Top 10: Well-Known Brands We Almost Never Knew
“What’s in a name?” Juliet asked from the balcony more than 500 years ago—and if the brand name changes below are any indication, the answer Romeo should have given was “a lot.” It is hard to imagine asking someone to “BackRub” directions to the meeting, order you a large Brad’s Drink, or rent a copy of “Breakfast at Tiffany, Young and Ellis’s.” But it isn’t that far-fetched.
Here are the top 10 brands we love but almost came to know as something else.
Amazon.com founder Jeff Bezos intended to call his internet startup Cadabra.com, as in abracadabra. When he called his attorney to discuss, the lawyer misheard, thinking Bezos had said “cadaver.” Quickly recognizing the potential recurrence of this mistake, he decided to launch under the name Amazon.com after the world’s second largest river.
9. Tiffany & Co.
Tiffany, Young and Ellis began as a stationery distributor in New York City in 1837. When Charles Tiffany assumed control in 1953, he shifted the focus to jewelry, changed the name to Tiffany & Co. and started a legacy.
8. Hasbro Inc.
Before Transformers and Monopoly there was Hassenfeld Brothers. Founded in 1923, the company initially sold textile remnants in Rhode Island before transitioning into manufacturing school supplies and pencil cases and eventually toys. The brand’s first hit, Mr. Potato Head, was introduced in 1952 under the name Hasbro Inc.
7. Taco Bell
Despite an affinity for Mexican food, Glen Bell initially opened American fast food-style restaurants, beginning with a hot dog stand called Bell’s Drive-In. Despite experiencing success with what had become a small chain, Bell’s true calling couldn’t be ignored—he even created a topping for the restaurants’ chili dogs that we know and love today as Taco Bell’s famous taco sauce. A few other restaurants and names came along as well but were all replaced in 1962 with the fast food favorite.
Fred DeLuca opened Pete’s Super Submarines with $1,000 that he borrowed from family friend Pete Buck. The venture was meant to pay for DeLuca’s college tuition while also supporting Buck’s belief in the increasing popularity of the submarine sandwich. As the business expanded, the name was shortened to Pete’s Submarines, only to be confused for “Pizza Marines” during a radio ad. As a result, the name was changed again to Pete’s Subs, and eventually became Subway in 1968. Today, Subway is a globally-recognized brand, and Pete Buck and Fred DeLuca are billionaires.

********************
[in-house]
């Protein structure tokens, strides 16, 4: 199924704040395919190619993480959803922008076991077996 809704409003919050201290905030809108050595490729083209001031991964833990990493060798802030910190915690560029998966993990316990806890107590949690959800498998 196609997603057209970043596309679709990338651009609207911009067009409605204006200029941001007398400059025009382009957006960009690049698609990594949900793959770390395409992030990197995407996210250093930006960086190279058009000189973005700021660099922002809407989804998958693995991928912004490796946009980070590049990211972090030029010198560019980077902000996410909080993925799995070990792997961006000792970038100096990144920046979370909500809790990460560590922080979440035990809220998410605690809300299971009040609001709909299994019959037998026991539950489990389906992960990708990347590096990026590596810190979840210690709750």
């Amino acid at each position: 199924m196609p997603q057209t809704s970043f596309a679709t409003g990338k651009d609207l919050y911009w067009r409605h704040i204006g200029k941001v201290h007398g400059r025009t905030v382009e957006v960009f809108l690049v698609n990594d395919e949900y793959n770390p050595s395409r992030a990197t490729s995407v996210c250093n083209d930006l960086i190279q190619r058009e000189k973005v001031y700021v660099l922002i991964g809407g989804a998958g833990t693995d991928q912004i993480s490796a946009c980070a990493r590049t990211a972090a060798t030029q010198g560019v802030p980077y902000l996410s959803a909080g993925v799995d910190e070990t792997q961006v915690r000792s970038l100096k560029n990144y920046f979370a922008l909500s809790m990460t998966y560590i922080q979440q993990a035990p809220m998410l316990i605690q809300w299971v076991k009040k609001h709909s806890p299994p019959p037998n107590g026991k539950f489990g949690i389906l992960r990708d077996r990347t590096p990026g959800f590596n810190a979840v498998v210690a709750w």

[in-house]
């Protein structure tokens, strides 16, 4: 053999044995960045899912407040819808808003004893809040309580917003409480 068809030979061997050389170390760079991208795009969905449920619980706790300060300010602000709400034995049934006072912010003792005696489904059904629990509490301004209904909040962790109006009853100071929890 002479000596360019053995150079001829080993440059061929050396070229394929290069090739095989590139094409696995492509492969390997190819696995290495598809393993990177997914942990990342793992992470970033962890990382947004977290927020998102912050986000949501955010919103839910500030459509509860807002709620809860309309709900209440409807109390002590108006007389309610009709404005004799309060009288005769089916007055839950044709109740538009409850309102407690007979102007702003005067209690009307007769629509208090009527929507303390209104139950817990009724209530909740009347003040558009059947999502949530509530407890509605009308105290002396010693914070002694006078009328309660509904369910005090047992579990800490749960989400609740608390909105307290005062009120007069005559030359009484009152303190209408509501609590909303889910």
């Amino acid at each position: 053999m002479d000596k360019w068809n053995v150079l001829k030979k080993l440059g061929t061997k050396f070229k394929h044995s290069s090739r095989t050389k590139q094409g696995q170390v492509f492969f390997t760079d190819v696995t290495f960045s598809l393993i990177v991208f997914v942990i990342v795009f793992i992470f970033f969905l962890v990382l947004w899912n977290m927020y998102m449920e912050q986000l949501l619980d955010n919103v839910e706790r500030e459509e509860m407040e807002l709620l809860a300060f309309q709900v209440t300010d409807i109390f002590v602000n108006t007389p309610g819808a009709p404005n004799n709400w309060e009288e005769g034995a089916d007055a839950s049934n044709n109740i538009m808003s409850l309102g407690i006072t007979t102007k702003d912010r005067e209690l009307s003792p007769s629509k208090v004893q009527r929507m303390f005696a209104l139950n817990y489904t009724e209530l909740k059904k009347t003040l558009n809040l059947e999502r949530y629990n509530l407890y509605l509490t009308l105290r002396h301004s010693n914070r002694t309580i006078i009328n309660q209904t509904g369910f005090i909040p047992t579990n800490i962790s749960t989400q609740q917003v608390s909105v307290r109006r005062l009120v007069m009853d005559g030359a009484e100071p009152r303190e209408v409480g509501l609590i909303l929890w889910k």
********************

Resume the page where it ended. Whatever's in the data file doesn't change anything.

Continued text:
5. Best Buy
Minnesota-based company Sound of Music was founded in 1966 and experienced relative success. When a tornado literally removed the roof and uprooted the showroom in 1981, founder Richard Schulze made the best of a bad situation and hosted a “Tornado Sale,” which was also promoted as a “Best Buy,” to salvage any profit possible on the tornado-damaged merchandise. The success of the event inspired Schulze to alter his original business model, and in 1983, the company was officially renamed Best Buy, launching the $10 million-brand toward a multibillion-dollar future.
Playboy founder Hugh Hefner had initially planned to name his world-renowned magazine Stag Party in honor of a cartoon book he had as a child. This idea was shut down one month prior to publication under the threat of copyright infringement by similarly-named Stag magazine. According to biography.com, an associate, Eldon Sellers, suggested the name "Playboy" after a defunct automobile company in Chicago.
Caleb Bradham concocted a drink out of sugar, water, caramel, lemon oil, nutmeg, and other natural additives and dubbed it “Brad’s Drink.” The North Carolina native and former pharmacist’s apprentice began selling Brad’s Drink at his drug store in 1893, marketing the beverage as “healthy” for digestion. Using the root from the word dyspepsia, or indigestion, Bradham renamed the drink Pepsi-Cola in 1898. By 1902, popularity of and demand for Pepsi-Cola inspired the development of the Pepsi-Cola Company, with Bradham serving as president.
Stanford PhD students Jerry Yang and David Filo wanted to call their revolutionary internet search engine “Jerry and David’s Guide to the World Wide Web,” but had a change of heart and chose to take a more sarcastic approach. “Yet Another Hierarchical Officious Oracle,” or “Yahoo,” is one of the most recognized search engines in the world today.
Another search engine story began in 1996 when BackRub was launched by Larry Page and Sergey Brin. When the website became too large for Stanford’s servers to manage in 1998, the founders made a revolutionary change—due to an accident. Googol, or the mathematical term for a 1 followed by 100 zeros, was misspelled on a check to the non-existent company called “Google,” and the rest is search-engine-turned-verb history.